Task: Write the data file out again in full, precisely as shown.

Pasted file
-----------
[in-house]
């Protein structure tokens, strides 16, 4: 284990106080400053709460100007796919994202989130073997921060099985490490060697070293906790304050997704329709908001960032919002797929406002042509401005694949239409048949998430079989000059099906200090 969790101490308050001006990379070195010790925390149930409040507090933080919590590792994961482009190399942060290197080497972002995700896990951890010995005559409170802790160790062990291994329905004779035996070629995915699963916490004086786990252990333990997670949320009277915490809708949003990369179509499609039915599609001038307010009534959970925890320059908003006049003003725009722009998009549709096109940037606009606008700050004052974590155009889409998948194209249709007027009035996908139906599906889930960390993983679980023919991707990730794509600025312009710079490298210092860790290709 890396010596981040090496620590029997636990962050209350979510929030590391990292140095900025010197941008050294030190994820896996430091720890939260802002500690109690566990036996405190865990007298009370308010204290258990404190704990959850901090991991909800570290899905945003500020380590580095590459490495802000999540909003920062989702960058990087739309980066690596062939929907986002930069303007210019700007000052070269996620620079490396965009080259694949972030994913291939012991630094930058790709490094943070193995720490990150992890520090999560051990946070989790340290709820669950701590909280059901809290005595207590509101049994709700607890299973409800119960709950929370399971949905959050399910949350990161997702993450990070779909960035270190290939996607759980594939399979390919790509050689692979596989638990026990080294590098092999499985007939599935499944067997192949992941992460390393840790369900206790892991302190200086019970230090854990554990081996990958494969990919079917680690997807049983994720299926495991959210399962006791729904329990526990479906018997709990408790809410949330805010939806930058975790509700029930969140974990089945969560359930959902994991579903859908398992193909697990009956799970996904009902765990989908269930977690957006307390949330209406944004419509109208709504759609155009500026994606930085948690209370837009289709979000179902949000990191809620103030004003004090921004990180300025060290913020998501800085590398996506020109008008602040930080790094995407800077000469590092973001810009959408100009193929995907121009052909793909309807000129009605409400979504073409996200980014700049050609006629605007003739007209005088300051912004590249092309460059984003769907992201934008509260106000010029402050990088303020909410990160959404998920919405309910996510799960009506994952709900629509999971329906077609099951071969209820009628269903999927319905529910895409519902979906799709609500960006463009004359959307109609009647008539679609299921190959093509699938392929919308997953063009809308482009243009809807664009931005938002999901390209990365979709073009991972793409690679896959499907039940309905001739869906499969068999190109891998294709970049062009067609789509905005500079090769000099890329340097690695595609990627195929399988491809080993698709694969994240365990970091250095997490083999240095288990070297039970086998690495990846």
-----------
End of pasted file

[in-house]
């Protein structure tokens, strides 16, 4: 284990106080400053709460100007796919994202989130073997921060099985490490060697070293906790304050997704329709908001960032919002797929406002042509401005694949239409048949998430079989000059099906200090 969790101490308050001006990379070195010790925390149930409040507090933080919590590792994961482009190399942060290197080497972002995700896990951890010995005559409170802790160790062990291994329905004779035996070629995915699963916490004086786990252990333990997670949320009277915490809708949003990369179509499609039915599609001038307010009534959970925890320059908003006049003003725009722009998009549709096109940037606009606008700050004052974590155009889409998948194209249709007027009035996908139906599906889930960390993983679980023919991707990730794509600025312009710079490298210092860790290709 890396010596981040090496620590029997636990962050209350979510929030590391990292140095900025010197941008050294030190994820896996430091720890939260802002500690109690566990036996405190865990007298009370308010204290258990404190704990959850901090991991909800570290899905945003500020380590580095590459490495802000999540909003920062989702960058990087739309980066690596062939929907986002930069303007210019700007000052070269996620620079490396965009080259694949972030994913291939012991630094930058790709490094943070193995720490990150992890520090999560051990946070989790340290709820669950701590909280059901809290005595207590509101049994709700607890299973409800119960709950929370399971949905959050399910949350990161997702993450990070779909960035270190290939996607759980594939399979390919790509050689692979596989638990026990080294590098092999499985007939599935499944067997192949992941992460390393840790369900206790892991302190200086019970230090854990554990081996990958494969990919079917680690997807049983994720299926495991959210399962006791729904329990526990479906018997709990408790809410949330805010939806930058975790509700029930969140974990089945969560359930959902994991579903859908398992193909697990009956799970996904009902765990989908269930977690957006307390949330209406944004419509109208709504759609155009500026994606930085948690209370837009289709979000179902949000990191809620103030004003004090921004990180300025060290913020998501800085590398996506020109008008602040930080790094995407800077000469590092973001810009959408100009193929995907121009052909793909309807000129009605409400979504073409996200980014700049050609006629605007003739007209005088300051912004590249092309460059984003769907992201934008509260106000010029402050990088303020909410990160959404998920919405309910996510799960009506994952709900629509999971329906077609099951071969209820009628269903999927319905529910895409519902979906799709609500960006463009004359959307109609009647008539679609299921190959093509699938392929919308997953063009809308482009243009809807664009931005938002999901390209990365979709073009991972793409690679896959499907039940309905001739869906499969068999190109891998294709970049062009067609789509905005500079090769000099890329340097690695595609990627195929399988491809080993698709694969994240365990970091250095997490083999240095288990070297039970086998690495990846």